“These guys are the reasons you become successful,” he says.
Saratsis got into the business despite never aspiring to be an agent growing up. Fresh out of Northwestern, he joined a management firm in Chicago and then took some tough, but necessary Ls during his first years in the business. Like in 2003, when he repped the Polish prospect Maciej Lampe who was drafted by the Knicks with the first selection in the second-round. Lampe was supposed to be a top 10 pick and Saratsis, who had graduated in 2002 and hadn’t grasped the intricacies of NBA business like buyouts and what a draft and stash was, squirmed with his client in the green room all night long. It was the lowest point of his career.
Eighteen years later, he negotiated more NBA contracts in total value than other agent this past offseason, according to NBPA tabulations. Timing and luck played a huge role in his success, like when he was tipped off about Antetokounmpo during his days heading Octagon’s basketball business in Europe. So did hard work and perseverance spending so much time overseas and finally having two players selected in the same draft—Antetokounmpo at No. 15 to the Bucks and Schröder two picks later to the Hawks. Saratsis’s unique upbringing that began in his native Greece and stretched to Mexico and Japan before he settled in the States was incredibly vital, giving him an international background few reps could match. His ball-busting Greek father who loved him, but always allowed Saratsis to figure things out on his own, deserves major credit for instilling a lot of that bluntness in his son.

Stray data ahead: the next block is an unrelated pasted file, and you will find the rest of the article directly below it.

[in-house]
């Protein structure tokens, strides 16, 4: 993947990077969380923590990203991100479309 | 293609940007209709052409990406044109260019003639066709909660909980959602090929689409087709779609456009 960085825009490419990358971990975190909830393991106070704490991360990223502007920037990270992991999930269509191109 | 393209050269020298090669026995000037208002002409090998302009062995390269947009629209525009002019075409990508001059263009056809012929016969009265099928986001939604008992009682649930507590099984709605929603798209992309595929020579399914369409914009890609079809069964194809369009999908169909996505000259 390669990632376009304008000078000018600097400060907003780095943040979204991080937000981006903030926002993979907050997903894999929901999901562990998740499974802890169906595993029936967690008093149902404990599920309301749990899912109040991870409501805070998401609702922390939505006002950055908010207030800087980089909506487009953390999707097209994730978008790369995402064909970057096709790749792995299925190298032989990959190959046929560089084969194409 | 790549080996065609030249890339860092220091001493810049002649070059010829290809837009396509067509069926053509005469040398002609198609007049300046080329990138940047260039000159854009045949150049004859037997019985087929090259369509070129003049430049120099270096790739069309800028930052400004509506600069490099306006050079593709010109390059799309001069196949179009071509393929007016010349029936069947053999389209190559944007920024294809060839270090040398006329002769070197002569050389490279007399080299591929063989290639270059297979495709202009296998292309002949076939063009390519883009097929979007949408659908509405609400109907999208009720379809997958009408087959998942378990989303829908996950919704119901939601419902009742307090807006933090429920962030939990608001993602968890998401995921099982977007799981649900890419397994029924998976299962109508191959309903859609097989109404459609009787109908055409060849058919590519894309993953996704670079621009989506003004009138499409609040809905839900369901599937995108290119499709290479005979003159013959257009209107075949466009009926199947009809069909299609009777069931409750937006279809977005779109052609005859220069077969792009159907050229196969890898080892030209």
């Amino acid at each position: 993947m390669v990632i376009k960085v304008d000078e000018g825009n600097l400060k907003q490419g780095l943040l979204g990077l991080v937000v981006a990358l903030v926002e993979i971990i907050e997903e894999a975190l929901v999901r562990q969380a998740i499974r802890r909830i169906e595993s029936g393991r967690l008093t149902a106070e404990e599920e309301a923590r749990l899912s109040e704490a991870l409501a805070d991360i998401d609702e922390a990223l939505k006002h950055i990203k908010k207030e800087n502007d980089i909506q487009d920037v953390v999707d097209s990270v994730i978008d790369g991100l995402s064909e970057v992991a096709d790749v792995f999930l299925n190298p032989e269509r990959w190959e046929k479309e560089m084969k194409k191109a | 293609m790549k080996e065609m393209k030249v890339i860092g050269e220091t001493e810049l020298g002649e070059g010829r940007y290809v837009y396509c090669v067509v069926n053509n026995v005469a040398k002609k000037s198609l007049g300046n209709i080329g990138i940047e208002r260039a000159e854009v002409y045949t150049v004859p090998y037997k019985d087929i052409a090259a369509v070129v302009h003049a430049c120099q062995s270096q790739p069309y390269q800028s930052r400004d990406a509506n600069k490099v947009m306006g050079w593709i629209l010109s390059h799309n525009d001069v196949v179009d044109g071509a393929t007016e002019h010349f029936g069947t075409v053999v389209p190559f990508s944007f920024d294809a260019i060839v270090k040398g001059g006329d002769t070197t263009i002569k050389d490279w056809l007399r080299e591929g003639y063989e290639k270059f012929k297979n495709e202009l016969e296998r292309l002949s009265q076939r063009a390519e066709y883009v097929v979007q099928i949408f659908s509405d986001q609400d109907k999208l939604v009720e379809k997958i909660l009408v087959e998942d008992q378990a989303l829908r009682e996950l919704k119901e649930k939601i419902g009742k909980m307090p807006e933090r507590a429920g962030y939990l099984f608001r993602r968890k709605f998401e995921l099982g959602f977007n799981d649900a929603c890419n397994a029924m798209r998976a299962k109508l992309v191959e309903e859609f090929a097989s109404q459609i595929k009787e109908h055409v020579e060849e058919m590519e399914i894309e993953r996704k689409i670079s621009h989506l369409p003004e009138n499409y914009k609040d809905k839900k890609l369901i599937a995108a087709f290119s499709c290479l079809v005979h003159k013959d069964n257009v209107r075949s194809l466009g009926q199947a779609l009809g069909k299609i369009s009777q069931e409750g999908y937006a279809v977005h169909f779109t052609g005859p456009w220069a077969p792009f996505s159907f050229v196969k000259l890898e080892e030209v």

Like the time Saratsis, just 12, was held up at gunpoint in Mexico City. While working a job his father, a manager for a pharmaceutical company, helped secure, it was Saratsis’s responsibility to run money between a bank downtown and the company three-to-four times a day. One afternoon, Saratsis was stopped outside the bank and had a gun shoved into his back. Vandals in the crime-ridden city had cased his routine and the kid was easy prey. He handed over the cash without incident. When Costas Saratsis arrived to pick up his justifiably freaked out son, eyes all teared up, he didn’t hold back.
“‘Well, why did you keep taking the same route? What did you expect to happen?’” Saratsis remembers his father telling him in the most loving, adoring way. “When you’ve got a kid traumatized, that is as blunt as you can be.”
When Saratsis rolls into a meeting with a prospective client he’ll offer up two options. He can run through the typical flashy deck that looks great and unleash the usual agent spiel that sounds slick. Or they can have a conversation. No bullshit. Keep it real, keep it moving, and keep killing it for his clients. That’s how the nicest dickhead does business.